Racism, inequality dominant themes at UN youth debate in Rio
Because of the Rio 2016 Olympic Games, the original theme of the
Published in 16/08/2016 - 13:45 By Flávia Villela reports from Agência Brasil - Rio de Janeiro
Racism and social injustice were the dominant themes at an event that celebrated the International Youth Day, organized by the United Nations and Brazil's Oswaldo Cruz Foundation (FIOCRUZ) on Monday (Aug. 15). Dozens of young people from different social backgrounds were invited to join a talk at the foundation headquarters in Rio de Janeiro.
The protocol for formal events with senior UN officials was broken right at the meeting opening with the electrifying dance steps of the Dream Team do Passinho group. The UN Secretary General's Envoy on Youth, Ahmad Alhendawi, and Special Adviser on Sport for Development and Peace, Wilfried Lemke, recorded the entire performance on video, and the group was loudly applauded by the audience as they danced to songs about the empowerment of Brazil's black youth.
Because of the Rio 2016 Olympic Games, the original theme of the meeting was Youth, Sport and Development: The Road to 2030, but key issues for Brazilian youth gained prominence.
After reading a poem by black feminist author Roni Morrison, the chair of the National Council for Youth (CONJUVE), Daniel Souza, talked about young people on the edge of society. “Those who are on the edge of a racist, chauvinistic, outdated power that is unable to deal with youth in spaces of power.” Souza advocated greater engagement of youth in decision-making. “Therefore, when we talk about development, we need to ask ourselves what development model we want to pursue, and there can be no change if you don't listen to the people. We need development with social engagement and social environmental justice.”
The UN representatives spoke little and listened much, but in their brief addresses they complimented Brazil's social movements on their struggles and emphasized the important role of youth leadership in changing Brazil for better. “You are not only the future of this country, you are the present. Prosperity and peace in Brazil depend on your creativity and ability to persevere,” Alhendawi said.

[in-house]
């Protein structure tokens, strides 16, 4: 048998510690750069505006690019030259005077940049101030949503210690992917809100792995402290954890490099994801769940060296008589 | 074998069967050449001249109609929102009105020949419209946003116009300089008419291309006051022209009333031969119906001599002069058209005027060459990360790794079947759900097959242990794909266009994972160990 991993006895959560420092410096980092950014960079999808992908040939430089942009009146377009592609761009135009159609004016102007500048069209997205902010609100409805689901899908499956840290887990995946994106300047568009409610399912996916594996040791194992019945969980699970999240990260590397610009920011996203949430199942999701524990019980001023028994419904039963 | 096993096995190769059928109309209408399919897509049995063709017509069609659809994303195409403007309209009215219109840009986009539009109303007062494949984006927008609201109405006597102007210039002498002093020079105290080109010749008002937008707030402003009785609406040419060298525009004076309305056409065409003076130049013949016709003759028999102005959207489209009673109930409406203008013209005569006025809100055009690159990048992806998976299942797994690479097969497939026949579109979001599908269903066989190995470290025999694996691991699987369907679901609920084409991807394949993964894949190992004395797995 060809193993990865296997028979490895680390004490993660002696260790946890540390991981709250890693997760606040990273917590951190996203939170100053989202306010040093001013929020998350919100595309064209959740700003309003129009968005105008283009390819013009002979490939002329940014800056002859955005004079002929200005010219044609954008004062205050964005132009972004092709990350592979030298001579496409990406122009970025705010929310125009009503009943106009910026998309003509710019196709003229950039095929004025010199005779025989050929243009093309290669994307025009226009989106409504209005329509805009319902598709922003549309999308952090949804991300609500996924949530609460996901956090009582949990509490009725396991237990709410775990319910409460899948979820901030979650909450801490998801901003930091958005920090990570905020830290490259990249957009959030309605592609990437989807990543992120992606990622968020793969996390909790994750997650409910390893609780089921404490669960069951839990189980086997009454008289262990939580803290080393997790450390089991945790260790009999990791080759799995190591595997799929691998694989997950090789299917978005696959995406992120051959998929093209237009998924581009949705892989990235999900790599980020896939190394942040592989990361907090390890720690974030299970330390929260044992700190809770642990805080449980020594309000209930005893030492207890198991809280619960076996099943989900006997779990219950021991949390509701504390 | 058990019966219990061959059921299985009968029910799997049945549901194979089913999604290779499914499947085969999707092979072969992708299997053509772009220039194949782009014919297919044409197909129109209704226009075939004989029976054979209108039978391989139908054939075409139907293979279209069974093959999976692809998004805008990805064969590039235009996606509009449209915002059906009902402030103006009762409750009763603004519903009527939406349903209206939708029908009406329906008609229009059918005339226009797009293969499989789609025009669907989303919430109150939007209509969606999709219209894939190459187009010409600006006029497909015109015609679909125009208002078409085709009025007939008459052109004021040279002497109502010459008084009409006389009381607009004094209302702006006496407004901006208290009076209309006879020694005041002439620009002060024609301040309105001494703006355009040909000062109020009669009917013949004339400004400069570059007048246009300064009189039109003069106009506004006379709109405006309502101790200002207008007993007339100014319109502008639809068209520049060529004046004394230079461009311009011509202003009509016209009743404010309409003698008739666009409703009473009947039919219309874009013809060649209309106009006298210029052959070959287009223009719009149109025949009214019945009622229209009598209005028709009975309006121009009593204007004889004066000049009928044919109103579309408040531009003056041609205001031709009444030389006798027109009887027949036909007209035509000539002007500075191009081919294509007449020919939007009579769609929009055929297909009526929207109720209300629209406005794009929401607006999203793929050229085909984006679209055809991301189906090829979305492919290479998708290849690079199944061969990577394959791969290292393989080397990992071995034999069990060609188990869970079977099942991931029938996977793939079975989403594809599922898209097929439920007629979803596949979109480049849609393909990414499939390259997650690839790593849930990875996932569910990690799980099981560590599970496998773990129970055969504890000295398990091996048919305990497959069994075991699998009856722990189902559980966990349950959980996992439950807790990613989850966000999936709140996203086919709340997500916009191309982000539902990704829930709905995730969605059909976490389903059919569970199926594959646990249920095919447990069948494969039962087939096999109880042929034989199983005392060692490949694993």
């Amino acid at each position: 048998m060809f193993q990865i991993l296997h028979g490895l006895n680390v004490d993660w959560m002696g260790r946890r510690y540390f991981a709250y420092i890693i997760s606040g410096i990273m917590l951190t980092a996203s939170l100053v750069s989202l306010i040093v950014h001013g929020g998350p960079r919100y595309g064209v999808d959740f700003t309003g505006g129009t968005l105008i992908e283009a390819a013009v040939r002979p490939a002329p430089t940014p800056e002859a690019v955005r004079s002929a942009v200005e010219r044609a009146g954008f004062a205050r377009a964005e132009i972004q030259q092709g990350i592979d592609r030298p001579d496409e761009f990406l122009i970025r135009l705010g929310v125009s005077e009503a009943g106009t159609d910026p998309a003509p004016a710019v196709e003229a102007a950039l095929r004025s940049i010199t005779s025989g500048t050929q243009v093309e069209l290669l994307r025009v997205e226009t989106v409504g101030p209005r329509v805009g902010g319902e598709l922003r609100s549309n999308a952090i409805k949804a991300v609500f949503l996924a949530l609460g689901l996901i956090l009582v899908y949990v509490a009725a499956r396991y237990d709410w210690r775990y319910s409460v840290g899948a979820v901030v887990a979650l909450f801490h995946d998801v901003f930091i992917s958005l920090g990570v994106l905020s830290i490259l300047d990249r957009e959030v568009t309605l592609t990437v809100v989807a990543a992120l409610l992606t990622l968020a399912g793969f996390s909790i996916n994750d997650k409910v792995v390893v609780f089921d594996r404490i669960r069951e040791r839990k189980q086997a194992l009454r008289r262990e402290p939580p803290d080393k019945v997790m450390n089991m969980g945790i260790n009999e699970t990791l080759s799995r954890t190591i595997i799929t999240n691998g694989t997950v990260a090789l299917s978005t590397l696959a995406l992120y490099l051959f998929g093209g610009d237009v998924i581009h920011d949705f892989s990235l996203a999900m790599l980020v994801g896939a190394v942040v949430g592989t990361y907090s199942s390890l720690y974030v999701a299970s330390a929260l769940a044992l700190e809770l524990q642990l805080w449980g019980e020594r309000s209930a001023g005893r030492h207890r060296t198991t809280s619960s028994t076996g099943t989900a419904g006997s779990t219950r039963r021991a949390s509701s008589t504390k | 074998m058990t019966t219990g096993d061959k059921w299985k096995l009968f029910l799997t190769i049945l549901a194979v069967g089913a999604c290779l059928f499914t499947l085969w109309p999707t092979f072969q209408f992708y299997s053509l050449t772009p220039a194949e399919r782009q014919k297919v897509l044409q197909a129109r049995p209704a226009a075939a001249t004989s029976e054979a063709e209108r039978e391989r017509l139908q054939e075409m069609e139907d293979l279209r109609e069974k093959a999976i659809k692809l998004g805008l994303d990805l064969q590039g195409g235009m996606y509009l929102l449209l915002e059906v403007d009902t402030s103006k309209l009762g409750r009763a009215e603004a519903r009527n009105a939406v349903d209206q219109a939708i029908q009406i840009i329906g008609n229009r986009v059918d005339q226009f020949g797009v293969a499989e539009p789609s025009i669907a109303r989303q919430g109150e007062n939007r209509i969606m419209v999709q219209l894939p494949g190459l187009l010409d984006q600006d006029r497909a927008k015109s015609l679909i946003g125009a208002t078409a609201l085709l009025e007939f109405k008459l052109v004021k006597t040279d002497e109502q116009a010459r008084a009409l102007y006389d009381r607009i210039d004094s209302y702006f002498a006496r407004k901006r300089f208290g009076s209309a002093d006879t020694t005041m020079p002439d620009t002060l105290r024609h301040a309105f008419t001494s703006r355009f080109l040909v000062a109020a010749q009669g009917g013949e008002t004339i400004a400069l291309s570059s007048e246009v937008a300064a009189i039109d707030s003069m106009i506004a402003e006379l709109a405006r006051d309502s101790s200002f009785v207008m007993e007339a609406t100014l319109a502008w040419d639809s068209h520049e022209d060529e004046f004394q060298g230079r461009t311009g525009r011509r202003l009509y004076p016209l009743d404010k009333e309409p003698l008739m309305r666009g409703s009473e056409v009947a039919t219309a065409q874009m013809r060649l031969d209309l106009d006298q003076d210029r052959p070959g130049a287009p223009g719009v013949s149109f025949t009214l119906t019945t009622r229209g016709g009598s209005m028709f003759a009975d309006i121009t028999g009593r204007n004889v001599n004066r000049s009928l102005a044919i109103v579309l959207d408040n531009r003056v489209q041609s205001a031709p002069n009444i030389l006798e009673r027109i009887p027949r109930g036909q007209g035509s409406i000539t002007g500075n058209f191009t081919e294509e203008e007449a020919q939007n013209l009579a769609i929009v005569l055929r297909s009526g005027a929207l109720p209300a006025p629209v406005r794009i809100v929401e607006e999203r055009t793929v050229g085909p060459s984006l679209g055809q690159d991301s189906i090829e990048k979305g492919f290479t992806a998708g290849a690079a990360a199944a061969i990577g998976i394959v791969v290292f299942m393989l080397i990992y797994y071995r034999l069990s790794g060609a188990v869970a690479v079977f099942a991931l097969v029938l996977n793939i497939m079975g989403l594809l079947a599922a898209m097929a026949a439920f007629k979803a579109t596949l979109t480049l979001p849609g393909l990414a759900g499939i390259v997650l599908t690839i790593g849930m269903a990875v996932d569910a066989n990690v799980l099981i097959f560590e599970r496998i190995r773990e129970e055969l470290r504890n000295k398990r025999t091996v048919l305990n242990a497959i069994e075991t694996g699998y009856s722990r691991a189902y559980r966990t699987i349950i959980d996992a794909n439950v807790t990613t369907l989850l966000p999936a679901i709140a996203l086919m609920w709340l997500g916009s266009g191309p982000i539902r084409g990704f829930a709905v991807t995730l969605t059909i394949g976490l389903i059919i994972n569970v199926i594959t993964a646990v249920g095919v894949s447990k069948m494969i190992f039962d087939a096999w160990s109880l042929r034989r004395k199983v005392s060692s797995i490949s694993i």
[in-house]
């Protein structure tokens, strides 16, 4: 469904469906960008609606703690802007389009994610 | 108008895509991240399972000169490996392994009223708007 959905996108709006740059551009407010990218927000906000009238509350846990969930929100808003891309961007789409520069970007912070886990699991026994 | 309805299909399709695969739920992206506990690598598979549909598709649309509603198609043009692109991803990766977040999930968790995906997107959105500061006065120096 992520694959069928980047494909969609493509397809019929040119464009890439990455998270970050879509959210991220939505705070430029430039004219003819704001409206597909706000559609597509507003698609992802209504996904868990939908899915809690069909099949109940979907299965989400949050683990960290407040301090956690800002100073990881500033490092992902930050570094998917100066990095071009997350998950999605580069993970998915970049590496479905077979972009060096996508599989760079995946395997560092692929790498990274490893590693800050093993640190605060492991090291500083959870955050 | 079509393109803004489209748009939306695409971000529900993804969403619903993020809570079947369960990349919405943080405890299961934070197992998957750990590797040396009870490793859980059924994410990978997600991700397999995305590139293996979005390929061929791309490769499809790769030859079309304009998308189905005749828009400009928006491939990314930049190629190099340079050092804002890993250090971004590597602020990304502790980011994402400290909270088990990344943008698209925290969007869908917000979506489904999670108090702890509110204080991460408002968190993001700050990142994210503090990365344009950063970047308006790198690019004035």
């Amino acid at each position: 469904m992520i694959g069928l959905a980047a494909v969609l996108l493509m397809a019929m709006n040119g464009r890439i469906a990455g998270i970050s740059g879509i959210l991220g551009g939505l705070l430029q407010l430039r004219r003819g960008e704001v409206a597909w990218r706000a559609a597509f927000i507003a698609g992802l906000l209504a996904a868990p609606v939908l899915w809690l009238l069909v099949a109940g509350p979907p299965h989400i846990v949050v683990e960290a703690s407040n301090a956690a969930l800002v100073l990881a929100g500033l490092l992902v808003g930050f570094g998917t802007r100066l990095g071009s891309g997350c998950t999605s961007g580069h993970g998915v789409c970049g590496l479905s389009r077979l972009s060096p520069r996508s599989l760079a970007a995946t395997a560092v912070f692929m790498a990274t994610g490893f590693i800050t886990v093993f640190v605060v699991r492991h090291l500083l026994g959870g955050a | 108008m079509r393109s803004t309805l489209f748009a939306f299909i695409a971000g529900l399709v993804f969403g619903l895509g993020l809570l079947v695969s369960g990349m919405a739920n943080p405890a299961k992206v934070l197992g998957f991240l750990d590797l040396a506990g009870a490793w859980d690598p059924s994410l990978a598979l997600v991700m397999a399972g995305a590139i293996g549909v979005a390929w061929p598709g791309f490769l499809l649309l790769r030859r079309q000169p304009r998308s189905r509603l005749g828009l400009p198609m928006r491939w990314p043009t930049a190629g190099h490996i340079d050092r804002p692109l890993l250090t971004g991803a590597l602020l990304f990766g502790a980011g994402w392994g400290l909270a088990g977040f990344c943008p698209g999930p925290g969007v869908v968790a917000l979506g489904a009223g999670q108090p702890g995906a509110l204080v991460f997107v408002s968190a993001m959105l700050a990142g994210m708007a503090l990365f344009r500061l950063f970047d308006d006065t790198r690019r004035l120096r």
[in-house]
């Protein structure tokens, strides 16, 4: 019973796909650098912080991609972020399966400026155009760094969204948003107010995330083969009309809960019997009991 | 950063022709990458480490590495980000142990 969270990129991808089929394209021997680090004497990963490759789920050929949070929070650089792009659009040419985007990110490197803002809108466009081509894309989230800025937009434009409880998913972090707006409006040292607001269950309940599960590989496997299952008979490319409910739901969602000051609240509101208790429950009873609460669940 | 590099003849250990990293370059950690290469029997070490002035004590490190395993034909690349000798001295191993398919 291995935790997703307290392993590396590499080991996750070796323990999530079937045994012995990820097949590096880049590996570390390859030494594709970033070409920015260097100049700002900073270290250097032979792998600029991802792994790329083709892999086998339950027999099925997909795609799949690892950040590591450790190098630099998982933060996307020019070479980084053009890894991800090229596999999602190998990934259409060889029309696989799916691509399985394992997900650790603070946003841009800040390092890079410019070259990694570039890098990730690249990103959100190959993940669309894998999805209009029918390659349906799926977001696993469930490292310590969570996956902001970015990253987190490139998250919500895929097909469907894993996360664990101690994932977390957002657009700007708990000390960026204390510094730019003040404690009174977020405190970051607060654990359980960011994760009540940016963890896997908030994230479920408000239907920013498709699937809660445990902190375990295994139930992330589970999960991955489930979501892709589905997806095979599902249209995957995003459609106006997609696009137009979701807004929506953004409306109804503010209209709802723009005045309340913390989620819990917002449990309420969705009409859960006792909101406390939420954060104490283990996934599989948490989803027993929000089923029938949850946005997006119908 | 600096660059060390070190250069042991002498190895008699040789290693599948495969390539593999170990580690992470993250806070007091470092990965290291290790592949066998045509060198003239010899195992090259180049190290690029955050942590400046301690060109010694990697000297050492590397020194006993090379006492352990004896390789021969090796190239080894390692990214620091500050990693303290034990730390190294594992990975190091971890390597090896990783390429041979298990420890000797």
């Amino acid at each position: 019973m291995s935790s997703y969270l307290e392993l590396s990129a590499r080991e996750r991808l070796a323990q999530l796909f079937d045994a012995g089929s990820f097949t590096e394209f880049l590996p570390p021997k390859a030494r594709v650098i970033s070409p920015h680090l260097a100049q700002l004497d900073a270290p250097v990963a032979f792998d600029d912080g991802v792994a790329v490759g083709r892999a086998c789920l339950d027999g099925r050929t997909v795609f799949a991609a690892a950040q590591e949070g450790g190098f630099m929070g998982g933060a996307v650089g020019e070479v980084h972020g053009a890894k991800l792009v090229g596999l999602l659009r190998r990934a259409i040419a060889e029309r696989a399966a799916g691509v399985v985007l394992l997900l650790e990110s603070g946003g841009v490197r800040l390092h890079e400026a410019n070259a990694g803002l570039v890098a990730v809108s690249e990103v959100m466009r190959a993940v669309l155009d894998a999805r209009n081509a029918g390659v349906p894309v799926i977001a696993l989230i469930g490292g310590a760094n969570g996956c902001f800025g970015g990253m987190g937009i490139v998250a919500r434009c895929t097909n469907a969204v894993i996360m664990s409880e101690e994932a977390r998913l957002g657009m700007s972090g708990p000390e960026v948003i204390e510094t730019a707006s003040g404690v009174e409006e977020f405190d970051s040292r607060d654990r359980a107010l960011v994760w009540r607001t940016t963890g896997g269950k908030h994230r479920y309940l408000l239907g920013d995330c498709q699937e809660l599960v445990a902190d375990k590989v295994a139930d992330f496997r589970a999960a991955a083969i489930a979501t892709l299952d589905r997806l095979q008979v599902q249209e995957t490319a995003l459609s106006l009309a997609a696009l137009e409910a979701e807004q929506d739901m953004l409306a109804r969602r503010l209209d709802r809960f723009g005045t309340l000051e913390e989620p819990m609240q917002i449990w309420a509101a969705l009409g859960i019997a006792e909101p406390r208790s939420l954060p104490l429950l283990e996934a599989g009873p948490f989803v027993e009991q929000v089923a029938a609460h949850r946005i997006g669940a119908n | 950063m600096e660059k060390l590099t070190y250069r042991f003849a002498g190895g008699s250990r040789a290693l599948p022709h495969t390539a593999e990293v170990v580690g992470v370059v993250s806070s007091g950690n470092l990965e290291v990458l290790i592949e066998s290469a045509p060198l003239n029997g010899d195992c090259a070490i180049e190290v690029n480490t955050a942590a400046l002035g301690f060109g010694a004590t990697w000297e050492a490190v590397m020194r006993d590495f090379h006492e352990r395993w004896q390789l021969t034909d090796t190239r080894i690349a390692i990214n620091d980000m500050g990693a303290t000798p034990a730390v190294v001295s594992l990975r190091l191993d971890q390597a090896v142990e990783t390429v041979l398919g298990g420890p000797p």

The challenges accessing rights and quality services faced by black, poor people were mentioned by nearly all young speakers. Racial Equality Secretary Luislinda Valois pointed out that besides violence, which accounts for the death of one black young person every 23 minutes in Brazil, the opportunity gap is another major hurdle for black people in a country were “as little as 11% of young black people are at universities, the job market is discriminatory and cruel,” she said. “Being black in Brazil is an extremely tough task, so it's crucial to raise these issues and expand public policy initiatives. And as young people, you need to take your place in spaces of power and study hard,” she added.
Quality education was largely pointed out as a tool to achieve change and freedom. Wilfried Lemke mentioned the example of South Korea, one of the world's poorest countries after the Second World War which grew to become an economic power thanks to education. “The only key to this success is education, nothing more. The same goes for this country and for youth. We need the best teachers to achieve that, we need well-paid teachers, not only in Brazil but also around the world.”
For FIOCRUZ President Paulo Gadelha, the education of young people will only be effective if they are cared for since pregnancy and early childhood and through social inclusion. “Neurological development and socialization takes place at this stage and, likewise, the ability to assimilate education and interact as citizens is not fully achieved without structure that introduces these children into the society in an inclusive way.”
Translated by Mayra Borges
Fonte: Racism, inequality dominant themes at UN youth debate in Rio
Edition: Luana Lourenço / Olga Bardawil